The word came from a couple of friends early Monday afternoon, moments after Preston Wilson of the Florida Marlins had finished his daily off-season workout at Pro Player Stadium.
The voting had just been announced, and Cincinnati Reds reliever Scott Williamson -- not Wilson -- had been selected as the National League Rookie of the Year.
Sure, Wilson said, there was a bit of a letdown at first upon learning the news. But at the same time, Wilson emphasized, he never allowed a feeling of disappointment to enter his mind.
"It would have been nice to get the award, but the voting can't take away from what I did on the field this season," Wilson said from his home in South Florida.
"It's not something to be disappointed over, not at all," said Wilson, who grew up in Bamberg, S.C., and played his high school ball at Bamberg-Erhardt. "I think my numbers compared well with his and that I deserved to be in the position to win.
"But the voters voted the way they did, and that's how it goes. I'm not going to worry about something I have no control of."
Williamson captured the award with 118 points, which included 17 first-place votes, while Wilson was second with 88 points, including nine first-place votes. Pittsburgh Pirates second baseman Warren Morris finished third with 69 points.
Wilson led all major league rookies with 26 home runs and hit .280 with 71 RBI. Moreover, he improved markedly as a defensive center fielder, considered a weakness coming out of the spring, and led all rookies with 10 assists.
"You can't take away from what Scott did," said Wilson, who had been selected as The Sporting News Rookie of the Year, and was chosen as the NL's Outstanding Rookie by his peers at the MLB Players Choice Awards last week.
"Scott had a great year. Everyone knows he pitched well in a lot of big situations," Wilson said. "The numbers he put up speak for themselves."
Williamson, who surprised many by making the big-league club out of spring training, went 12-7 with a 2.41 ERA, solidifying a bullpen that helped the Reds come within one game of reaching the NL playoffs.
"I achieved a lot of goals this year that I though would be way down they road," Williamson said.
"I think my mom is the happiest right now," Williamson said from Houston during a telephone conference call.
Six Cincinnati players previously won the award: Frank Robinson (1956), Pete Rose (1963), Tommy Helms (1966), Johnny Bench (1968) and Chris Sabo (1988) won outright and pitcher Pat Zachary was co-winner in 1976, tying San Diego's Butch Metzger.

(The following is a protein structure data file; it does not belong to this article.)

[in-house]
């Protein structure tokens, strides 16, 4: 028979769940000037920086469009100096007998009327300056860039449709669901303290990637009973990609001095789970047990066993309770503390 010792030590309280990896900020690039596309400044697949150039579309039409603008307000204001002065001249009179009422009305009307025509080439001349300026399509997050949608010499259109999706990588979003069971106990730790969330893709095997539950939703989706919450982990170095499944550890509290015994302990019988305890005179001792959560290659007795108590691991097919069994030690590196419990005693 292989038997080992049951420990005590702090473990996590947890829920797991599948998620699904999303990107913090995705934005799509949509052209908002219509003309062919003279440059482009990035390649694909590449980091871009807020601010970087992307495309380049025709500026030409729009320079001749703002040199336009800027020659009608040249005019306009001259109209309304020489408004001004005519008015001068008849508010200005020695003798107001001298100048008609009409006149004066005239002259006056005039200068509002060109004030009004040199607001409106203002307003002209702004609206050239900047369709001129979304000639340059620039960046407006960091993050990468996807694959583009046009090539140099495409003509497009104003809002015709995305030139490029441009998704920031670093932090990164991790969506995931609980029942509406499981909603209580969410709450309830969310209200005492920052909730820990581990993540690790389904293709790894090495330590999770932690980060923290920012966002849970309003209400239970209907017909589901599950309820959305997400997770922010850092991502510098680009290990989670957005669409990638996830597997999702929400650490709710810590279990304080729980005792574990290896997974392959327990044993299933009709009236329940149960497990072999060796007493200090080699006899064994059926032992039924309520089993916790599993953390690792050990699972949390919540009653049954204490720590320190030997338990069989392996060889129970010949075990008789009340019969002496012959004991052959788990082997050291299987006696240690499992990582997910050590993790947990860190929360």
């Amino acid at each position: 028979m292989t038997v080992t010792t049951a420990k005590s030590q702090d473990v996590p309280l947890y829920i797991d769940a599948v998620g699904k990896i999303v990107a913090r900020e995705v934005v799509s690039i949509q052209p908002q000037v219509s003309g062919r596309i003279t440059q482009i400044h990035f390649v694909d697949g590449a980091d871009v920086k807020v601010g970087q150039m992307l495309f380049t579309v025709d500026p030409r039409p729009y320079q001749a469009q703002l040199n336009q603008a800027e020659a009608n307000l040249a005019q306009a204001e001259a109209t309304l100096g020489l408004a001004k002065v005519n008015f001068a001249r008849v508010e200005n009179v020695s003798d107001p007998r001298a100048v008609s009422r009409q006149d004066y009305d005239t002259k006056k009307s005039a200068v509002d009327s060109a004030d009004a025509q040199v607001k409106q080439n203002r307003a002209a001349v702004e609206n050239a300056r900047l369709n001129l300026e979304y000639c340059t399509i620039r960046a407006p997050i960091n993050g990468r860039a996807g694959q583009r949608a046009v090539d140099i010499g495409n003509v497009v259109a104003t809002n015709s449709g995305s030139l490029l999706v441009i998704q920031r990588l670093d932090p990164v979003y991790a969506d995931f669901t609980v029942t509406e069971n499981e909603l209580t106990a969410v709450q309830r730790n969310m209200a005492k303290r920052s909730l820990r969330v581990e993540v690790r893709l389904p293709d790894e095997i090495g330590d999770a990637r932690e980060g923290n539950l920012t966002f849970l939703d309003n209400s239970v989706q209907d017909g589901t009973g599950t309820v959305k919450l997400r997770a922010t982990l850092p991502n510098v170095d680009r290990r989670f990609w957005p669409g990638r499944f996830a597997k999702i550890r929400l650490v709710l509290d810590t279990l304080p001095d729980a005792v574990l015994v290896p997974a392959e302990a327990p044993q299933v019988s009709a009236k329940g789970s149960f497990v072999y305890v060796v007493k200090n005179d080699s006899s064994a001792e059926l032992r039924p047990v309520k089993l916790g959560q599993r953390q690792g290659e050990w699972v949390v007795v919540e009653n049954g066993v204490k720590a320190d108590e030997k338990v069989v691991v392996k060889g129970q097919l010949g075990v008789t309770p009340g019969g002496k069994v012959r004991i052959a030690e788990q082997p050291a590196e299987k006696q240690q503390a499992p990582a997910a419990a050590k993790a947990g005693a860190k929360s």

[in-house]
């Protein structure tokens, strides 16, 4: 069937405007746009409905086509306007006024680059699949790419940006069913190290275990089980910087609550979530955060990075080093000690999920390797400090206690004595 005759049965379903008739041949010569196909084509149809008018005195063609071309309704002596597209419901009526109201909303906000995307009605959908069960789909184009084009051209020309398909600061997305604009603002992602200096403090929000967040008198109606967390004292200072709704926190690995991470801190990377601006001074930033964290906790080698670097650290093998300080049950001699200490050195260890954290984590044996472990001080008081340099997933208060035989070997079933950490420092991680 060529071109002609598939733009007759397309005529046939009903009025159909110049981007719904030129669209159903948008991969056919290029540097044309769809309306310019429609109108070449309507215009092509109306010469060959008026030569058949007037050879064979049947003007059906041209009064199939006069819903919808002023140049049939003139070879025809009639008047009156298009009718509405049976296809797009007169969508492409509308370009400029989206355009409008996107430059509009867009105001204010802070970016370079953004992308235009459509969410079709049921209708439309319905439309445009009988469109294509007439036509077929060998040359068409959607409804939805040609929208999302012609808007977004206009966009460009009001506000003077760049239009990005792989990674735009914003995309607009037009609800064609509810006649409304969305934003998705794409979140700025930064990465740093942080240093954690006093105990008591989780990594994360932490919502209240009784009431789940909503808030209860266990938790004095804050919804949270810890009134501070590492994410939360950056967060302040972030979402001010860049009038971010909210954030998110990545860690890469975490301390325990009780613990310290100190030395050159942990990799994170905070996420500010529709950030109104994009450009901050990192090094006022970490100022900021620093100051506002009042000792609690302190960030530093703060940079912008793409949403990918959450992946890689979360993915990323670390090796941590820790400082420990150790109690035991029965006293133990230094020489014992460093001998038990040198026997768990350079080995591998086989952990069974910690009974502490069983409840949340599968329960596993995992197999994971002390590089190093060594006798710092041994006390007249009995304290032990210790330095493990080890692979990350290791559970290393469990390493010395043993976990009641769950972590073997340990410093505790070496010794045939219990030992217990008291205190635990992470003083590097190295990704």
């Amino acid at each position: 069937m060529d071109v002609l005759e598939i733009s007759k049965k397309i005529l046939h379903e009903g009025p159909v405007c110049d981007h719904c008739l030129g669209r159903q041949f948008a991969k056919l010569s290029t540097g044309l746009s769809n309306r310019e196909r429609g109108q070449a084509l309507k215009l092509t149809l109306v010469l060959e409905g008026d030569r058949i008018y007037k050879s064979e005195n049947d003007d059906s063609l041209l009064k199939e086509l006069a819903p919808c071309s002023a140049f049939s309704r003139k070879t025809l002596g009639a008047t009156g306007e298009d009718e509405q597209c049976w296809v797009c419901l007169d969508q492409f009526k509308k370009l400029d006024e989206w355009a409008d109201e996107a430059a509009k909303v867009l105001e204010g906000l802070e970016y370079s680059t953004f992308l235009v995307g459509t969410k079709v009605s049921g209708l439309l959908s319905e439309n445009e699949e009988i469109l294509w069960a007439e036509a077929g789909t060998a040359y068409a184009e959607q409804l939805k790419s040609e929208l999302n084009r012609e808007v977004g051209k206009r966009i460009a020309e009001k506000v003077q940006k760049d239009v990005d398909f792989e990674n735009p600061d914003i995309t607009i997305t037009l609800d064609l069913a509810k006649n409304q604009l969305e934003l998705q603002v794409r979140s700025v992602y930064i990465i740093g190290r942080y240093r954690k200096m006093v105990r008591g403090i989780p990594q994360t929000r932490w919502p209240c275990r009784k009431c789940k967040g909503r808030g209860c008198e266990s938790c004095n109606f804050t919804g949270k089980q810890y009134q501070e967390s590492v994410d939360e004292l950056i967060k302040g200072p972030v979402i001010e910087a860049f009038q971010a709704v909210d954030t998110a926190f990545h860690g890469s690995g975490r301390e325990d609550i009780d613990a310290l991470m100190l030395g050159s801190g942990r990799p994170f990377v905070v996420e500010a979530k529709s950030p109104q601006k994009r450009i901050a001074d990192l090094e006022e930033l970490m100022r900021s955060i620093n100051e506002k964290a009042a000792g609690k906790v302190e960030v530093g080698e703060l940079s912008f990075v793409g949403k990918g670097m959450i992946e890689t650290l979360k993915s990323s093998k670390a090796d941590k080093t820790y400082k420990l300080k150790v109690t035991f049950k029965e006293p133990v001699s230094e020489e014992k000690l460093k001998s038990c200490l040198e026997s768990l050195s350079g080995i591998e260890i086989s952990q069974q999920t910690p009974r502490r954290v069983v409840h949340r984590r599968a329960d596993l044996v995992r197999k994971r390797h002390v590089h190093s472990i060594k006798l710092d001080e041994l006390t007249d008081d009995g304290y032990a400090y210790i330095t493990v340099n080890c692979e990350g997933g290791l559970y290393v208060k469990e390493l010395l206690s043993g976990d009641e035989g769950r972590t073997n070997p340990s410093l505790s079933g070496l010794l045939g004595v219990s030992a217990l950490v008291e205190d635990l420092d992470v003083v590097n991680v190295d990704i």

Williamson, a starter in his first two pro seasons, was impressive in relief during spring games and survived one cut after another. The 23-year-old right-hander throws a fastball in the upper 90s and a nasty split-finger fastball.
"My biggest goal at that time was to just make the big league team ... coming in there, with no chance at all," Williamson said.
He made the club as a setup man and did so well he soon became the closer. He wound up leading NL rookie pitchers in wins, saves and winning percentage. He led NL relievers in ERA and strikeouts (107 in 93 1-3 innings).
"I always was a starter," Williamson said. "Growing up, I was a starter. Throughout the minor leagues, I was a starter. I want to benefit the team the best I can. If it's relieving, I want to relieve. If it's starting, I'll start."
Morris, remembered for his walk-off home run that gave LSU the 1996 College World Series title over Miami, hit .288 with 15 homers to go with his solid glove up the middle.
The voting, which was completed before the start of the postseason, was the responsibility of the Baseball Writers Association of America.
Two writers from each of the 16 National League cities voted, listing their top three candidates in order on their ballot. Five points were awarded for a first-place vote, three for a second-place vote and one for a third-place vote.
Former Clemson right-hander Kris Benson, the Pirates' No. 1 pick in the 1996 draft, was fourth in the voting with five points.
Reach Mike Garbett at (706) 823-3349
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